The case reminds us that employers must comply with the paid time off policies in their handbook. If the employer does not pay separating employees for unused paid time off, they should clearly state this fact in the employee handbook. It is not required that employees in Minnesota be paid at termination for unused paid time off. If there are restrictions on the circumstances in which unused paid time off will be paid (i.e., employees will be paid for up to a specified number of hours of unused PTO regardless of how much they accrued), the handbook should state such restrictions. The problem in the city of Plainview handbook was that the city refused to pay any PTO to Hall, despite the fact that the handbook stated that some or all of unused PTO would be paid when an employee ends their employment with the city, for any reason.
Employers should review their handbooks, application forms, offer letters and policy statements for language that could create a potential right to benefits, and give rise to claims of contractual employment obligations or the inability of the employer to modify programs.
Failure to pay employees for unused paid vacation, sick leave and PTO when the limits or restrictions for such payment is not specified in the employee handbook, could constitute wage theft under local and state law. Thus, failure to comply with an employee handbook policy on paid time off can expose the employer to a claim of wage theft if employees are promised they will be paid for unused paid time off and they are not.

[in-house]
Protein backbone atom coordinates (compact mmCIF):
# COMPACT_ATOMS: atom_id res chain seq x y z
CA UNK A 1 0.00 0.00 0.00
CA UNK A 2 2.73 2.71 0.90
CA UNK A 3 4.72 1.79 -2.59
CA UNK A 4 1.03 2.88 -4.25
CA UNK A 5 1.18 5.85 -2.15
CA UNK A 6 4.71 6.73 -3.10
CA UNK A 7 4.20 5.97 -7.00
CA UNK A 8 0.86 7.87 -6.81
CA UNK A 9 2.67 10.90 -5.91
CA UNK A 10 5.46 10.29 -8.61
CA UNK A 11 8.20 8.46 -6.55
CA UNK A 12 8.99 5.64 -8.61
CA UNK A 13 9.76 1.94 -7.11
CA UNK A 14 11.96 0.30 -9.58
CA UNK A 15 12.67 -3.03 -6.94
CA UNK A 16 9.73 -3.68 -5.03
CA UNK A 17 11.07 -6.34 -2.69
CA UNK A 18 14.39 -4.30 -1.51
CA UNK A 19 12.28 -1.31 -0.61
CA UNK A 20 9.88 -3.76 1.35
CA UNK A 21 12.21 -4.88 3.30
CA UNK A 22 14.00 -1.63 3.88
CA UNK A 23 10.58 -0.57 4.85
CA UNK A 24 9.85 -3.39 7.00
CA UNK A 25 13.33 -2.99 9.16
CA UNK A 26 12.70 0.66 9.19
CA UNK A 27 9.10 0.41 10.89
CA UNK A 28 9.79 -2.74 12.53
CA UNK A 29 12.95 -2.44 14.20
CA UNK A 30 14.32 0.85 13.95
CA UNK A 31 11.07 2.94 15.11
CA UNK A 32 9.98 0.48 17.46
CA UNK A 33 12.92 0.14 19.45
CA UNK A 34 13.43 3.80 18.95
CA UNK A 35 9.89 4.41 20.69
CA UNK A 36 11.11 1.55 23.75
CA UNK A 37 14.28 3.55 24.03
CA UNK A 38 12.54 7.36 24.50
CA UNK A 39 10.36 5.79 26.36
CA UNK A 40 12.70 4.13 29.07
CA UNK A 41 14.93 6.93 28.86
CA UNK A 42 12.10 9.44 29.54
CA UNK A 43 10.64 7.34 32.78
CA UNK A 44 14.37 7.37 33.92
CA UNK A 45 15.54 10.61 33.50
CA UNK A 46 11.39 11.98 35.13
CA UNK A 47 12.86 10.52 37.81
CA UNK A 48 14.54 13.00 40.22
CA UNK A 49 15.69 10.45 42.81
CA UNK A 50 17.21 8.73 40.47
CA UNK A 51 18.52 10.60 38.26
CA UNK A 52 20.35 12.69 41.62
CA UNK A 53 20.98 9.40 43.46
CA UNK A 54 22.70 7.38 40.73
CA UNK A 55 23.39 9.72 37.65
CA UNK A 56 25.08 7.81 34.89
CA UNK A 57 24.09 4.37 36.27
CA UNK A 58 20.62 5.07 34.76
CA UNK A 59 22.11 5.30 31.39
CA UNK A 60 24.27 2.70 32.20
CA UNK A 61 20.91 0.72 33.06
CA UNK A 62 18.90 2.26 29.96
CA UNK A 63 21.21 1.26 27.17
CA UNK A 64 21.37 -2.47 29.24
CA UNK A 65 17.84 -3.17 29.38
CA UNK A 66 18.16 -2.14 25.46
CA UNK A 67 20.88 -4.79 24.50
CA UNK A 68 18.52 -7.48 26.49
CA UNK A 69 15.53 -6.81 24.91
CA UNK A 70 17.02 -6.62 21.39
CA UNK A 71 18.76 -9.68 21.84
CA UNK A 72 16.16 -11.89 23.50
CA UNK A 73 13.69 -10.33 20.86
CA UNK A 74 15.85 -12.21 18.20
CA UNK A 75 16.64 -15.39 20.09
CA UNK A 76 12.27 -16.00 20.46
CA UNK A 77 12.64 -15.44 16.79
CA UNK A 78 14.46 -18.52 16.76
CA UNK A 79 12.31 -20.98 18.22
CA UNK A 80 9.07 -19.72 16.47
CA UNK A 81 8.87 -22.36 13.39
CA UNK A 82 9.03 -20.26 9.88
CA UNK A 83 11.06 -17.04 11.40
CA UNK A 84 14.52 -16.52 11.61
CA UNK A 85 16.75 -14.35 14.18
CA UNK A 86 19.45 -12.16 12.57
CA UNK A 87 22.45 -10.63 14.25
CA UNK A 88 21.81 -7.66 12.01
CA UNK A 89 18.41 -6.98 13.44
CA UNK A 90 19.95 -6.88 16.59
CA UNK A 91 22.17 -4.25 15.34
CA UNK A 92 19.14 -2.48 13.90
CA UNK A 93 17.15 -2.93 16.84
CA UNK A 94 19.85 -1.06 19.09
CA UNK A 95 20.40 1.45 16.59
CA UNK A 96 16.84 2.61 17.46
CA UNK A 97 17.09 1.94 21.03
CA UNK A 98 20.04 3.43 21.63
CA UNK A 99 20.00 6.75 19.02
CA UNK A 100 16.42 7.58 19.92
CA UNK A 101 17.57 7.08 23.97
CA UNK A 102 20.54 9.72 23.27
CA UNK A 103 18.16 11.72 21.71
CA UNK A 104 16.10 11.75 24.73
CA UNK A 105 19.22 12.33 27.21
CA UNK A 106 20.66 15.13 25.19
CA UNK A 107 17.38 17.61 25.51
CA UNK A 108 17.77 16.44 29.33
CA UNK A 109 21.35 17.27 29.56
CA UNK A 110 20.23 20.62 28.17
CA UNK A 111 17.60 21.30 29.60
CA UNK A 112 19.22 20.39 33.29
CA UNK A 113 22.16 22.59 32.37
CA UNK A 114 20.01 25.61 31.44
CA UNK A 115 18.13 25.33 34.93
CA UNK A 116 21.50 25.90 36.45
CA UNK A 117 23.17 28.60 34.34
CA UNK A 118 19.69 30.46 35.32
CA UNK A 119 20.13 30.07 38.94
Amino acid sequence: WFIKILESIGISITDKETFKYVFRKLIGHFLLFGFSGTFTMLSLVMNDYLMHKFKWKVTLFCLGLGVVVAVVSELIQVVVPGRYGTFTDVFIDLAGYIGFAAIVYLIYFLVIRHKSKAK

Review policies for the following
While not addressed specifically in the court case above, employers should review their employee handbook, offer letters, policy manual and other related documents to include language such as the following:
- Specific and clear descriptions as to whether separating employees will be paid at termination for unused accrued paid time off, including PTO, sick time and vacation. If employees are to be paid for such unused time, up to specified limits, such limits should be expressly stated.
- Employers who allow carryover of PTO or vacation into the next year should consider restricting the accrual of additional paid time off once a specified limit has been reached. This will limit the amount of unused paid time off an employee can accrue.
- The offer letter, handbook and other documents do not constitute an employment contract.
- A statement regarding employment is “at will” and either party may terminate employment at any time, and for any reason provided that no local, state or federal laws are violated.
- The employer reserves the right to change, amend, modify or terminate employee compensation and benefit programs at any time (unless protected under a collective bargaining agreement).
- For multistate employers, continued monitoring of state regulations and a statement that “in the event of contrary local or state regulations, those regulations will apply.”
- Employers with employees in Minneapolis, St. Paul and Duluth should ensure compliance with the safe and sick leave benefit requirements.
- Employers may wish to provide clear guidance on use and carryover of paid leave benefits including following the Minnesota expansion of sick, vacation and PTO for employee relatives.
- Disclaimers in offer letters and stated several times within the handbook.